Ex-UAW President in New Jersey Sentenced for Benefit Fraud

Considering what Sergio Acosta stole, and enabled his business partner to steal, he is one lucky man. On January 15, Acosta, formerly president of United Auto Workers Local 2326 and trustee of a related health plan, was sentenced in Trenton federal court to three years of supervised release for scamming the plan and keeping a large portion of claims payouts. He also was ordered to pay $32,000 in restitution. Acosta had pleaded guilty last April to a superseding information count of theft, embezzlement and fund conversion. He and a New Jersey businessman, Lawrence Ackerman, had been charged in January 2017 in the scheme, which resulted in a $6.6 million loss to Horizon Blue Cross Blue Shield of New Jersey. Ackerman, who pleaded guilty in December, is set for sentencing on March 20. The actions follow a U.S. Labor Department probe.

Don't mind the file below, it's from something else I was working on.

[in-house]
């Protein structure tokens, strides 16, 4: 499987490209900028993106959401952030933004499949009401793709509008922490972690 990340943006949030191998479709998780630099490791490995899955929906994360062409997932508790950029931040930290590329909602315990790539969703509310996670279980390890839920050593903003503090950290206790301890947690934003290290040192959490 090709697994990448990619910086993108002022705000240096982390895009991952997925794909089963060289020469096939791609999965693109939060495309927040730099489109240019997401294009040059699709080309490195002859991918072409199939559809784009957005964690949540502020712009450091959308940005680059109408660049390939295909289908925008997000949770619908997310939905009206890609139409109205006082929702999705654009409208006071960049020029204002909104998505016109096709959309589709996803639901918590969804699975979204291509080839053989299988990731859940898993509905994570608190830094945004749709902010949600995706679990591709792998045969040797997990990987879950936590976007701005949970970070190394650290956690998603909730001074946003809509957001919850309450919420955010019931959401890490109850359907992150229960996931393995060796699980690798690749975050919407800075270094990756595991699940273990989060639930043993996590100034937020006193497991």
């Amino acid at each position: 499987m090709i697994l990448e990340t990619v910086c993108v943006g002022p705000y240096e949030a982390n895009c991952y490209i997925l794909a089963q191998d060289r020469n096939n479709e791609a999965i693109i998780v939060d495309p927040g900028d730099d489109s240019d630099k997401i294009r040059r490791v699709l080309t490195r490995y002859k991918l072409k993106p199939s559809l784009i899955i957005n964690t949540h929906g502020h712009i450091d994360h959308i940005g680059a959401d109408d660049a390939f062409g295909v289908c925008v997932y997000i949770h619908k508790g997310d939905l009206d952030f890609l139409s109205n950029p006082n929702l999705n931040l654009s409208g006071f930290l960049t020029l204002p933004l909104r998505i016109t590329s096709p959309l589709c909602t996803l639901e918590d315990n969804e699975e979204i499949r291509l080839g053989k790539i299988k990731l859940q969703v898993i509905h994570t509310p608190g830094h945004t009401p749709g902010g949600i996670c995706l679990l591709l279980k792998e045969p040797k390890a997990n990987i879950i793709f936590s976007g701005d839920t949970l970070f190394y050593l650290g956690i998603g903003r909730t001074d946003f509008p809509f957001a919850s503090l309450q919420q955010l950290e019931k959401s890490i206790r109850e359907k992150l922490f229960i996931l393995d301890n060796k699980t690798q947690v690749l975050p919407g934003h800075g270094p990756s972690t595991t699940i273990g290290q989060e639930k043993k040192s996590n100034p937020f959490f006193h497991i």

As Union Corruption Update has noted (here and here), Sergio Acosta used his position with the Edison, N.J.-based Local 2326 to coordinate an elaborate scam with a prominent New Jersey businessman, Lawrence Ackerman. Ackerman, who, as chief operating officer of two unionized companies in the state, created two fake companies for the sole purpose of marketing union health care plans on a nationwide basis to persons ineligible for coverage. Through the latter companies, hundreds of enrollees obtained coverage at inflated premiums and then filed benefit claims that typically were even more inflated. Acosta facilitated this scheme by keeping premiums instead of forwarding them, as required, to the insurer, Horizon Blue Cross Blue Shield of New Jersey. The scam initially cost Horizon $5.6 million. But after Horizon rescinded coverage, Acosta for several months retained a portion of the unauthorized plan participants, incurring another $1 million in false claims. This led to a joint investigation by the Labor Department’s Office of Labor-Management Standards, Office of Inspector General and Employee Benefits Security Administration, and the indictments of January 2017.